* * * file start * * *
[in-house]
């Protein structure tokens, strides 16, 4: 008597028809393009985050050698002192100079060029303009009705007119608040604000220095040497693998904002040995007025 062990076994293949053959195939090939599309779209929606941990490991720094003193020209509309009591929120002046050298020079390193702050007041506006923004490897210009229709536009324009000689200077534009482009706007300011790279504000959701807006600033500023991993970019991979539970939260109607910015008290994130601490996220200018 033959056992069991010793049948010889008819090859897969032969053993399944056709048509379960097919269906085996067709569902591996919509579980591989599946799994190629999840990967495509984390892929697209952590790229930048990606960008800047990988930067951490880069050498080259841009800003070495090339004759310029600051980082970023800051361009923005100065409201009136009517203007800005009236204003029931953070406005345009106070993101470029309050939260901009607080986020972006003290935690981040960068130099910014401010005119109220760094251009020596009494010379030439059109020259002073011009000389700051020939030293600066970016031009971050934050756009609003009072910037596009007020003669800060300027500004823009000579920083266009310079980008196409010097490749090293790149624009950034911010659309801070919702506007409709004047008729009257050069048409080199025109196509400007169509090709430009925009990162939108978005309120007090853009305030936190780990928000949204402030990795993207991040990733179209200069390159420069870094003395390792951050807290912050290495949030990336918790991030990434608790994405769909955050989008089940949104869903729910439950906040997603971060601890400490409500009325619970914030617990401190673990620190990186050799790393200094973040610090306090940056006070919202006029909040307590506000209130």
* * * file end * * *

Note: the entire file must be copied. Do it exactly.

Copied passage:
[in-house]
């Protein structure tokens, strides 16, 4: 008597028809393009985050050698002192100079060029303009009705007119608040604000220095040497693998904002040995007025 062990076994293949053959195939090939599309779209929606941990490991720094003193020209509309009591929120002046050298020079390193702050007041506006923004490897210009229709536009324009000689200077534009482009706007300011790279504000959701807006600033500023991993970019991979539970939260109607910015008290994130601490996220200018 033959056992069991010793049948010889008819090859897969032969053993399944056709048509379960097919269906085996067709569902591996919509579980591989599946799994190629999840990967495509984390892929697209952590790229930048990606960008800047990988930067951490880069050498080259841009800003070495090339004759310029600051980082970023800051361009923005100065409201009136009517203007800005009236204003029931953070406005345009106070993101470029309050939260901009607080986020972006003290935690981040960068130099910014401010005119109220760094251009020596009494010379030439059109020259002073011009000389700051020939030293600066970016031009971050934050756009609003009072910037596009007020003669800060300027500004823009000579920083266009310079980008196409010097490749090293790149624009950034911010659309801070919702506007409709004047008729009257050069048409080199025109196509400007169509090709430009925009990162939108978005309120007090853009305030936190780990928000949204402030990795993207991040990733179209200069390159420069870094003395390792951050807290912050290495949030990336918790991030990434608790994405769909955050989008089940949104869903729910439950906040997603971060601890400490409500009325619970914030617990401190673990620190990186050799790393200094973040610090306090940056006070919202006029909040307590506000209130």